|Original title:||How do you know?|
|Genre:||Comedy, Romance, Drama|
|Direction:||James L. Brooks|
|Production country:||USA 2010|
|Running time:||Approx. 120 min.|
James L. Brooks, co-creator of "Simpsons", has proven with films such as "Time of Tenderness", "Better Doesn`t Work" and "News Fever" that he has been able to weave together comedy, drama and romance time and time again with a sure hand to create some very great, often award-winning, cinema entertainment. In his latest work, "How Do You Know It's Love?" Brooks once again proves himself a master of his craft.
The story centers on Lisa Jorgenson (Reese Witherspoon), professional softball player at the end of her great career. Lisa numbs her grief over the loss of her previous livelihood with an affair with fun-loving professional baseball player Matty (Owen Wilson), who for the first time sees Lisa as more than just a fleeting one-night stand. But just as this relationship seems to be turning into something serious, the likeable George (Paul Rudd) enters Lisa's life. However, George himself is currently facing the shards of his life, as he is not only facing financial ruin but also a prison sentence due to alleged shady business dealings he made as the head of his father's company (Jack Nicholson). But in Lisa he finds a pleasant distraction from his problems, and he realizes that life can hold something wonderful even in its darkest moments...
Whoever is expecting a shallow romantic comedy in "How Do You Know It's Love?" won't necessarily get what he/she is expecting here. Sure, the movie already tells a really nice love story. But this is actually only the hook for the theme, which is the real core of Brooks` film. Because all protagonists have in common that they are at a turning point in their lives and that they, each in their own way, have to deal with change and learn to accept consequences for their own actions. While Lisa is completely thrown off track, having led her life so far in clearly defined paths accompanied by life wisdom written on little pieces of paper, George at first rather tries to run away from his problems. Matty, on the other hand, senses that changes are coming his way with Lisa, but he doesn't quite see why they should come from him. And Charles, finally, doesn't think to change his life, preferring to pass the consequences of his actions on to his son.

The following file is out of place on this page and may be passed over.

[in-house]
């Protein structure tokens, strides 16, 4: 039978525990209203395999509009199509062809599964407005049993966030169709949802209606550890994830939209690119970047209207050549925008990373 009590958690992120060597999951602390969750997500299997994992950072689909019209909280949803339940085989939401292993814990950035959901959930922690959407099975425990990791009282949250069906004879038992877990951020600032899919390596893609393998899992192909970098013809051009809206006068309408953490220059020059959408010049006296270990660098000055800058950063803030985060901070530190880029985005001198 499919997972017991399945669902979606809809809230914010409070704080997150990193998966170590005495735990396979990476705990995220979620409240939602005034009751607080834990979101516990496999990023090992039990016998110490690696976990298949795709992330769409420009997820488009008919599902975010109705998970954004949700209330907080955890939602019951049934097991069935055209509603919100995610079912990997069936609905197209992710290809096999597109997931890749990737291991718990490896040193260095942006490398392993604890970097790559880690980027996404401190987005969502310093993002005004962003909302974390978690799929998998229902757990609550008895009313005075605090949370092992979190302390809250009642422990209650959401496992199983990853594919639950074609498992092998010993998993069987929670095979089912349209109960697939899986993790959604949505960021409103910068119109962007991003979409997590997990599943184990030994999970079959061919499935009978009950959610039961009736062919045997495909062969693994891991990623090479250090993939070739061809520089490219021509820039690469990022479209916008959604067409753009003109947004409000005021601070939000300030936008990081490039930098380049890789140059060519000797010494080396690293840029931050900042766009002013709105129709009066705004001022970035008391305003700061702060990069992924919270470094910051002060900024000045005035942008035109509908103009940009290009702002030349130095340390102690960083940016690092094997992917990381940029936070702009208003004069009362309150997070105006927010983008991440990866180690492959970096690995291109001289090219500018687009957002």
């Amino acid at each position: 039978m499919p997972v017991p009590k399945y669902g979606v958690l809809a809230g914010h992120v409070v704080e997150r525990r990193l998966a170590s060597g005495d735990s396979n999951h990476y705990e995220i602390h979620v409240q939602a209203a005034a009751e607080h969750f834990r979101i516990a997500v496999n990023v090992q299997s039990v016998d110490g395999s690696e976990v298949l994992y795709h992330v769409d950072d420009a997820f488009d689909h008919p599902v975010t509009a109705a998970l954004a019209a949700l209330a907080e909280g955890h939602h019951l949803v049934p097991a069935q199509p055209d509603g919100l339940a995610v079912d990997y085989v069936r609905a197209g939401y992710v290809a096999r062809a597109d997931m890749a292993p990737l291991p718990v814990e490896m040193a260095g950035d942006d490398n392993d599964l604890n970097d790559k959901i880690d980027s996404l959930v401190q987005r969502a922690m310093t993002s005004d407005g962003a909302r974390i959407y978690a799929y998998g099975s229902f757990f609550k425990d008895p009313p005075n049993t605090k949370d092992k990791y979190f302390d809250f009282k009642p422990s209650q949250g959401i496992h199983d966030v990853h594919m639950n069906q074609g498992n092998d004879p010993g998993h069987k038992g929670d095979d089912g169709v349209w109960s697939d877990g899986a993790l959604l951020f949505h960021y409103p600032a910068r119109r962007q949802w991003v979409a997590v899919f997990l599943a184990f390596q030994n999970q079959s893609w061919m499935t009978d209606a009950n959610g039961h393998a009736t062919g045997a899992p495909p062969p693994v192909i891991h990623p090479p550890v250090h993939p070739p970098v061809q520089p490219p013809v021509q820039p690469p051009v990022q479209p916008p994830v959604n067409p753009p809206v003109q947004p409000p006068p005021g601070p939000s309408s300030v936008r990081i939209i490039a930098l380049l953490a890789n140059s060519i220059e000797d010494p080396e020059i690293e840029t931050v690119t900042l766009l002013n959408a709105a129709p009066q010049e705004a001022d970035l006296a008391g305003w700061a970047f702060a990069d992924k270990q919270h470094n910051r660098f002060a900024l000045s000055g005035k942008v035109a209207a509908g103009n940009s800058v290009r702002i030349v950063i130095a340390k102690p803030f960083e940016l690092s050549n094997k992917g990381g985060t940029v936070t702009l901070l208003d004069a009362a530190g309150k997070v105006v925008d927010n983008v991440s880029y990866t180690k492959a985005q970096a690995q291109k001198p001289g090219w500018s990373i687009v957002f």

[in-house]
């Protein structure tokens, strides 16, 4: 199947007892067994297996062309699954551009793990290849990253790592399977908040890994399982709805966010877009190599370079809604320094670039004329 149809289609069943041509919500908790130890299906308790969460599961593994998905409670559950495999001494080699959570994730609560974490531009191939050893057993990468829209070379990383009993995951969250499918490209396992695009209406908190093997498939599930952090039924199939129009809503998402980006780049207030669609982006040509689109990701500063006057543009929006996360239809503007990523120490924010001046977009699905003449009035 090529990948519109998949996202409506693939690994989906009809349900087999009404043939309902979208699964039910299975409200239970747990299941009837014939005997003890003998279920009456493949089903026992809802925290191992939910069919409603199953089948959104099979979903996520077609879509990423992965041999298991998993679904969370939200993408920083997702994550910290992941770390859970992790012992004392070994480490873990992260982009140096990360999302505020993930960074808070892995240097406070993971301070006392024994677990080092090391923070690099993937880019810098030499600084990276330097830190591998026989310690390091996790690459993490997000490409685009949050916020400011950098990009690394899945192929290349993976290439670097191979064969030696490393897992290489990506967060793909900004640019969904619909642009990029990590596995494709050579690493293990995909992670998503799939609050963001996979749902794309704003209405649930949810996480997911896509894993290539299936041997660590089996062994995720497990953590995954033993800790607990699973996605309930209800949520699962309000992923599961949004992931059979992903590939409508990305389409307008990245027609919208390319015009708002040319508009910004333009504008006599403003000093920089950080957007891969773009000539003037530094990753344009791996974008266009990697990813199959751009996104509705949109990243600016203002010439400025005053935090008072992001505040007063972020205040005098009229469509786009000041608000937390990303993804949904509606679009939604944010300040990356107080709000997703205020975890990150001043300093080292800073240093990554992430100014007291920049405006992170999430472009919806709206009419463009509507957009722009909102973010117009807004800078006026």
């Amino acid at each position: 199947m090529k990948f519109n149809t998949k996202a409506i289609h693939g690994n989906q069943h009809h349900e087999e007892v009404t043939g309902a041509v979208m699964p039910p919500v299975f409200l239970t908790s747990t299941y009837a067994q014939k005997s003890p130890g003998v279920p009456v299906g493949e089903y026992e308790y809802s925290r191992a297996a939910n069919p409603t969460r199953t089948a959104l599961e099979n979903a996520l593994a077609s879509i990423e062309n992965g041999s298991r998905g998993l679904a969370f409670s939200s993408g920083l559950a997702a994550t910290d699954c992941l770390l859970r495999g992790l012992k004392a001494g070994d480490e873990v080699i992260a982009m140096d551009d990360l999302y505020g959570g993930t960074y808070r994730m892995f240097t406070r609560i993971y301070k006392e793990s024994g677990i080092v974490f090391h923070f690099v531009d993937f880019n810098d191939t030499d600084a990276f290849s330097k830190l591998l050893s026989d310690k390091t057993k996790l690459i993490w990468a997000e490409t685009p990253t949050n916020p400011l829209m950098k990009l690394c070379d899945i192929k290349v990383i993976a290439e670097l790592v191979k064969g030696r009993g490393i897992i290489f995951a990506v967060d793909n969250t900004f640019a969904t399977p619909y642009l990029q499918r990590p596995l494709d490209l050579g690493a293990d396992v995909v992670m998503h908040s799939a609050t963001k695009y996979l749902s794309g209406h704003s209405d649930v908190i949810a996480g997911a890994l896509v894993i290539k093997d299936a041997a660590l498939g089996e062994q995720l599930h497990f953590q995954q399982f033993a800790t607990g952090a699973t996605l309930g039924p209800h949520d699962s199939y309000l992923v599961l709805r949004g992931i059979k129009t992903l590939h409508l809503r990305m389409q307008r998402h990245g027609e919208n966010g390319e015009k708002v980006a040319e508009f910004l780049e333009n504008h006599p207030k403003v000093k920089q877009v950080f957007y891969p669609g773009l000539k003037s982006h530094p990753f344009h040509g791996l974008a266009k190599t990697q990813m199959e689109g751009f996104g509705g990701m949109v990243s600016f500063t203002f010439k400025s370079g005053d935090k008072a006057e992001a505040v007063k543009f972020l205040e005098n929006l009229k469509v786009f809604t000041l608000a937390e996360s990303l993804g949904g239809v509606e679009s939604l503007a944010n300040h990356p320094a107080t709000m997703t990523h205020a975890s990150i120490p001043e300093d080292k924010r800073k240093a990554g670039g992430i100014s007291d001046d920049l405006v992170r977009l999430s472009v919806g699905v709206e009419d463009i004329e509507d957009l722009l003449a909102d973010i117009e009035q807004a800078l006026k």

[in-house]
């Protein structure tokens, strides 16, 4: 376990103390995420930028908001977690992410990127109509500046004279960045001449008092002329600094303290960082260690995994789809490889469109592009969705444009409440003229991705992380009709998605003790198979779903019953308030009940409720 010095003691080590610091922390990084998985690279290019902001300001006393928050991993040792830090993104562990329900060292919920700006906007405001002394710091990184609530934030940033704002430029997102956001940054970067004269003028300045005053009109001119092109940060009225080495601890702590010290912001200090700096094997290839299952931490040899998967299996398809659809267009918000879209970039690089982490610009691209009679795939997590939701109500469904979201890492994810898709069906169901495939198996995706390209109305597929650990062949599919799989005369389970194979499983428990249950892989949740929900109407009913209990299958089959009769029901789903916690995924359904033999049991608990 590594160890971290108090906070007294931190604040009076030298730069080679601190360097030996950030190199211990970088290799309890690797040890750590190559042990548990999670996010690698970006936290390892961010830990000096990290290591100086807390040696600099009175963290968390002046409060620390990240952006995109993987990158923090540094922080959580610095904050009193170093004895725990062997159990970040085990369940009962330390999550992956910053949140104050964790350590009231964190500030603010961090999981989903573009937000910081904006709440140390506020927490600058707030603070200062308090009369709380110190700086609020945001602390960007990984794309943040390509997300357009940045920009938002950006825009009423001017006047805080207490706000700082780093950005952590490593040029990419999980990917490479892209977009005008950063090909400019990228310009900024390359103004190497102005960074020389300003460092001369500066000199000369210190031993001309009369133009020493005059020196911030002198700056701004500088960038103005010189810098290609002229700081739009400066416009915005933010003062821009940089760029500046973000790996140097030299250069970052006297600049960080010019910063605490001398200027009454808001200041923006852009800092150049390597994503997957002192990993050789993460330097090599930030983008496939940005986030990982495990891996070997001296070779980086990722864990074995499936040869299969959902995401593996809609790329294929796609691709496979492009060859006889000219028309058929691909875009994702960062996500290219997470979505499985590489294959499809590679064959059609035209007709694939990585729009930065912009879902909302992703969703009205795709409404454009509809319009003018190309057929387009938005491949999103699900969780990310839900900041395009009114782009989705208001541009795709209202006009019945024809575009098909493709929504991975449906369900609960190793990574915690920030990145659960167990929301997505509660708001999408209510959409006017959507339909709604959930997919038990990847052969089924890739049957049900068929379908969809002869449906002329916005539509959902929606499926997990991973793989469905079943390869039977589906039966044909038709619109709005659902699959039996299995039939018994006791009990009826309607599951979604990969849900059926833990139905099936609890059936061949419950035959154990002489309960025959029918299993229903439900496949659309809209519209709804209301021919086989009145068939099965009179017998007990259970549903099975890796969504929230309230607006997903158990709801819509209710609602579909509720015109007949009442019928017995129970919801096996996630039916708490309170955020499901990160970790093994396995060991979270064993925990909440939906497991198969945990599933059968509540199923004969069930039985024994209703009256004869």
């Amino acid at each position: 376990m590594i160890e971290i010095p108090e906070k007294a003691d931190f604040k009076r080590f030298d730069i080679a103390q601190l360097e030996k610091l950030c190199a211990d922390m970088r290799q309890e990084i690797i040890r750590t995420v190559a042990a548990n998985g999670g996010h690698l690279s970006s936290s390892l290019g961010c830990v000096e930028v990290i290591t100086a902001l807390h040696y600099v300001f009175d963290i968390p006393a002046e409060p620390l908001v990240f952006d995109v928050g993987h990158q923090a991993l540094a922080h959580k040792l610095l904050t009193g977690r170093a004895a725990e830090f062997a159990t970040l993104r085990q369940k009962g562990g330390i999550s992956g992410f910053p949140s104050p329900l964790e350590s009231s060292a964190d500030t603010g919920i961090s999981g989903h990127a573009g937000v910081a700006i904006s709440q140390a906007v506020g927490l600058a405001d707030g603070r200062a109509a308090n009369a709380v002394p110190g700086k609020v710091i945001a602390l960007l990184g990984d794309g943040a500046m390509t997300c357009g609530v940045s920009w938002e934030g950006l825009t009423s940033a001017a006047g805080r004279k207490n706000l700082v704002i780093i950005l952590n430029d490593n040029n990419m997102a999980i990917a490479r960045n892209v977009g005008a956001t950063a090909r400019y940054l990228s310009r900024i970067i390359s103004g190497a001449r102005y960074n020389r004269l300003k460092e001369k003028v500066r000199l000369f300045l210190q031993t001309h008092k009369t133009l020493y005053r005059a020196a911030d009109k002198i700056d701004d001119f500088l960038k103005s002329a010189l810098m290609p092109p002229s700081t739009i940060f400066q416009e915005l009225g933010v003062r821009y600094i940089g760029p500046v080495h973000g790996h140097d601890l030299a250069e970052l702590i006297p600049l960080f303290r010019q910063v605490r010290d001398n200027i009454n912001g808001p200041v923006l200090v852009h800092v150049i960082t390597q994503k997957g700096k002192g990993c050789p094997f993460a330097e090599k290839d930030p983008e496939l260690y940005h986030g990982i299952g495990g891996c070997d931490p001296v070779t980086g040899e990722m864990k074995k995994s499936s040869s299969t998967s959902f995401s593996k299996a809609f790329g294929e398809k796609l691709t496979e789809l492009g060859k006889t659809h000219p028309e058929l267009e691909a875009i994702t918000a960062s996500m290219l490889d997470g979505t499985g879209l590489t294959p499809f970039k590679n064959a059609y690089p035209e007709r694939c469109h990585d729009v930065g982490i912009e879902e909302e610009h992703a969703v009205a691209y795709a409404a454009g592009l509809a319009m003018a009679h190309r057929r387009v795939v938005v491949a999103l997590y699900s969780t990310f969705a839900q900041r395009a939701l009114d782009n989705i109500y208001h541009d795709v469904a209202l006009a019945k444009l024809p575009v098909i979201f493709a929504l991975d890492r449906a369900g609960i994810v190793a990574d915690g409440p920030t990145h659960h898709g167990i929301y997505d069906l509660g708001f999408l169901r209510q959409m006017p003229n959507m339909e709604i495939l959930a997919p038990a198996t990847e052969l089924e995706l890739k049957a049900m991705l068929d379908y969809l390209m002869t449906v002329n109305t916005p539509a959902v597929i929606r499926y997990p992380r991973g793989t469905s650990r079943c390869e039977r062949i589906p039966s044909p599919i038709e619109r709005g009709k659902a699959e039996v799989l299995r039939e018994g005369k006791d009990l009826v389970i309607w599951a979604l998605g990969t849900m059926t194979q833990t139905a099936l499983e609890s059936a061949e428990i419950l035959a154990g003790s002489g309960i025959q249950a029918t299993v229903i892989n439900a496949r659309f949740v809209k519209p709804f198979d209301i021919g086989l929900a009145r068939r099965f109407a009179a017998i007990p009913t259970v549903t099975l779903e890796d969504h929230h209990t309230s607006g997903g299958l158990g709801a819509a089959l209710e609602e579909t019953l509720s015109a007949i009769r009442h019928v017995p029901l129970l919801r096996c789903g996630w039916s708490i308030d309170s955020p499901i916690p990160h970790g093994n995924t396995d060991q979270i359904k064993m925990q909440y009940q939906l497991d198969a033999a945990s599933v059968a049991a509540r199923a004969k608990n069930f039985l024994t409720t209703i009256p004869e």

In the course of the film, all the characters go through more or less significant changes that bring some people together, others apart. It's thanks to the wonderful dialogue penned by James L. Brooks, as well as his sensitive direction, that this story is almost entirely free of cheesiness and clichés, while still providing crowd-pleasing Hollywood entertainment for the heart, brain, and laugh muscles. Brooks has the well-chosen ensemble of actors to thank for the fact that his words, carefully put to paper, have also been appropriately transported to the screen.
Reese Witherspoon is convincing with a mixture of strength and vulnerability that makes her likeable and endearing n every second. Paul Rudd seems like the perfect man for her, as he too is just lovable despite all his quirks. But also Owen Wilson plays the role perfectly tailored to him in a quite charming way, so that Matty, who is embodied by him, is also quite suitable as a partner for Lisa, even if he is not really a match for her intellectually and his morals don't exactly speak for a lasting relationship either. The fact that Brooks has portrayed all three protagonists of the romantic triangle sympathetically in their very own way, the outcome of the story remains quite exciting despite a certain predictability. The same can be said for the father-son relationship, which Jack Nicholson, somewhat underemployed here, perfectly nails at the end with just a slight change in his facial expressions.
"How Do You Know It's Love?" is certainly not James L. Brooks' best film. But it is a perfect example of how good Hollywood romantic entertainment can also offer depth of content, clever dialogue, and multi-layered characters, and can also commit to a pace all its own that pleasantly avoids the typical narrative patterns of other US comedies. A wonderfully written and no less charmingly acted film that is absolutely worth seeing despite minor flaws!
An article by Frankfurt-Tipp